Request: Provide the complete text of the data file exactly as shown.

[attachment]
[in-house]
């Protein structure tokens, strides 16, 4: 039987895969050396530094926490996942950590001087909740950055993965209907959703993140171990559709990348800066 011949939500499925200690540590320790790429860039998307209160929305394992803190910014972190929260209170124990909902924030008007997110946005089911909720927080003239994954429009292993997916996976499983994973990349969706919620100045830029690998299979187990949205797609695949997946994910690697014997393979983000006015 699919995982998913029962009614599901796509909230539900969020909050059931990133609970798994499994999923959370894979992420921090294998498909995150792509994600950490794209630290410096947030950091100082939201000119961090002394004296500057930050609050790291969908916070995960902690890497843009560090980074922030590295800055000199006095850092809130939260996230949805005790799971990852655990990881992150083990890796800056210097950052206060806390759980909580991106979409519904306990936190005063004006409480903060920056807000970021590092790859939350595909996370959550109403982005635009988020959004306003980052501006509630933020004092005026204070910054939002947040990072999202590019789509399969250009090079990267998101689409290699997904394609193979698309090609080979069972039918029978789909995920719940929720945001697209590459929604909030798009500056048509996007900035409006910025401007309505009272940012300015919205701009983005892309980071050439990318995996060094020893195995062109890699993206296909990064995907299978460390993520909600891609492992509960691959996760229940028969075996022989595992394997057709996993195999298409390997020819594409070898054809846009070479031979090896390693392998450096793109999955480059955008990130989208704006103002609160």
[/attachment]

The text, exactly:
[in-house]
């Protein structure tokens, strides 16, 4: 039987895969050396530094926490996942950590001087909740950055993965209907959703993140171990559709990348800066 011949939500499925200690540590320790790429860039998307209160929305394992803190910014972190929260209170124990909902924030008007997110946005089911909720927080003239994954429009292993997916996976499983994973990349969706919620100045830029690998299979187990949205797609695949997946994910690697014997393979983000006015 699919995982998913029962009614599901796509909230539900969020909050059931990133609970798994499994999923959370894979992420921090294998498909995150792509994600950490794209630290410096947030950091100082939201000119961090002394004296500057930050609050790291969908916070995960902690890497843009560090980074922030590295800055000199006095850092809130939260996230949805005790799971990852655990990881992150083990890796800056210097950052206060806390759980909580991106979409519904306990936190005063004006409480903060920056807000970021590092790859939350595909996370959550109403982005635009988020959004306003980052501006509630933020004092005026204070910054939002947040990072999202590019789509399969250009090079990267998101689409290699997904394609193979698309090609080979069972039918029978789909995920719940929720945001697209590459929604909030798009500056048509996007900035409006910025401007309505009272940012300015919205701009983005892309980071050439990318995996060094020893195995062109890699993206296909990064995907299978460390993520909600891609492992509960691959996760229940028969075996022989595992394997057709996993195999298409390997020819594409070898054809846009070479031979090896390693392998450096793109999955480059955008990130989208704006103002609160």